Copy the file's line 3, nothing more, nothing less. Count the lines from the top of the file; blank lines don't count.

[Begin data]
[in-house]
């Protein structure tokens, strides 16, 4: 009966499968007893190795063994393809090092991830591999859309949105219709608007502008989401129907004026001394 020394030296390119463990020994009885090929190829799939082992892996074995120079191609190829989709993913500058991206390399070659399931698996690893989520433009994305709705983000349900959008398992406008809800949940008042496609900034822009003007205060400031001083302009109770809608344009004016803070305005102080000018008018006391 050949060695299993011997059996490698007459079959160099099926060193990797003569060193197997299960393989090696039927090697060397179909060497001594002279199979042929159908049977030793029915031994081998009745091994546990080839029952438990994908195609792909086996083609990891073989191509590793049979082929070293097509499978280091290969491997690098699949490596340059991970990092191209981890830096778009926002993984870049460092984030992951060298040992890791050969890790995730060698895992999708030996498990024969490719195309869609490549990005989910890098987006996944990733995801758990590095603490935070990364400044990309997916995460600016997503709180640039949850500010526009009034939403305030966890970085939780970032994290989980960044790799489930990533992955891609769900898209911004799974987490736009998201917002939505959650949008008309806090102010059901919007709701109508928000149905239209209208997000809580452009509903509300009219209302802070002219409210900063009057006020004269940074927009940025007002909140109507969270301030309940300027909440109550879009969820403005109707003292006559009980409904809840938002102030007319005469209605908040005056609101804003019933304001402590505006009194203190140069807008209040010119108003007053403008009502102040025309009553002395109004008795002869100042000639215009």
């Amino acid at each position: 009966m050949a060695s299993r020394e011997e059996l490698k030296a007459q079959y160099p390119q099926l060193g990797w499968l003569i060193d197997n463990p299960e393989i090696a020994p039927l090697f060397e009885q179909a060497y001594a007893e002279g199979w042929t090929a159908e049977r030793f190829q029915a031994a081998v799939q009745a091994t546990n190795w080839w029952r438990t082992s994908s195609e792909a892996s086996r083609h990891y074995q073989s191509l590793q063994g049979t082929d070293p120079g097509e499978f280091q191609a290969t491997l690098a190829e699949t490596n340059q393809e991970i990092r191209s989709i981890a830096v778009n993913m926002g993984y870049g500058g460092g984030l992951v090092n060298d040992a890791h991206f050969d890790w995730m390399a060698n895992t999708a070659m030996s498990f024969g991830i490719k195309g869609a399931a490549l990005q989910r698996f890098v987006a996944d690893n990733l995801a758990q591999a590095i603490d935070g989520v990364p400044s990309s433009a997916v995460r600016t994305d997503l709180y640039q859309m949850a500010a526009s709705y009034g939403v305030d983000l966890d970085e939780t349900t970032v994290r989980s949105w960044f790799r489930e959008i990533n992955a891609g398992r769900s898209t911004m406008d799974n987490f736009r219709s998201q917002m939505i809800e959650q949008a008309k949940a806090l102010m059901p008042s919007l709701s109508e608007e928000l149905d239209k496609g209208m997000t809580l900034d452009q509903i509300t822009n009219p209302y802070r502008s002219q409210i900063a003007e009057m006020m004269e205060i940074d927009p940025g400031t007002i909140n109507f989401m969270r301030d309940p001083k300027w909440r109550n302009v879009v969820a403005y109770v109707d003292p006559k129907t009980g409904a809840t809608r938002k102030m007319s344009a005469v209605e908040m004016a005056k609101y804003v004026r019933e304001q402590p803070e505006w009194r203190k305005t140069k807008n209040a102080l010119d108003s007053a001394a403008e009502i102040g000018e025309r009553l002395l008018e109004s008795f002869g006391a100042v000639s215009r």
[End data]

């Amino acid at each position: 009966m050949a060695s299993r020394e011997e059996l490698k030296a007459q079959y160099p390119q099926l060193g990797w499968l003569i060193d197997n463990p299960e393989i090696a020994p039927l090697f060397e009885q179909a060497y001594a007893e002279g199979w042929t090929a159908e049977r030793f190829q029915a031994a081998v799939q009745a091994t546990n190795w080839w029952r438990t082992s994908s195609e792909a892996s086996r083609h990891y074995q073989s191509l590793q063994g049979t082929d070293p120079g097509e499978f280091q191609a290969t491997l690098a190829e699949t490596n340059q393809e991970i990092r191209s989709i981890a830096v778009n993913m926002g993984y870049g500058g460092g984030l992951v090092n060298d040992a890791h991206f050969d890790w995730m390399a060698n895992t999708a070659m030996s498990f024969g991830i490719k195309g869609a399931a490549l990005q989910r698996f890098v987006a996944d690893n990733l995801a758990q591999a590095i603490d935070g989520v990364p400044s990309s433009a997916v995460r600016t994305d997503l709180y640039q859309m949850a500010a526009s709705y009034g939403v305030d983000l966890d970085e939780t349900t970032v994290r989980s949105w960044f790799r489930e959008i990533n992955a891609g398992r769900s898209t911004m406008d799974n987490f736009r219709s998201q917002m939505i809800e959650q949008a008309k949940a806090l102010m059901p008042s919007l709701s109508e608007e928000l149905d239209k496609g209208m997000t809580l900034d452009q509903i509300t822009n009219p209302y802070r502008s002219q409210i900063a003007e009057m006020m004269e205060i940074d927009p940025g400031t007002i909140n109507f989401m969270r301030d309940p001083k300027w909440r109550n302009v879009v969820a403005y109770v109707d003292p006559k129907t009980g409904a809840t809608r938002k102030m007319s344009a005469v209605e908040m004016a005056k609101y804003v004026r019933e304001q402590p803070e505006w009194r203190k305005t140069k807008n209040a102080l010119d108003s007053a001394a403008e009502i102040g000018e025309r009553l002395l008018e109004s008795f002869g006391a100042v000639s215009r």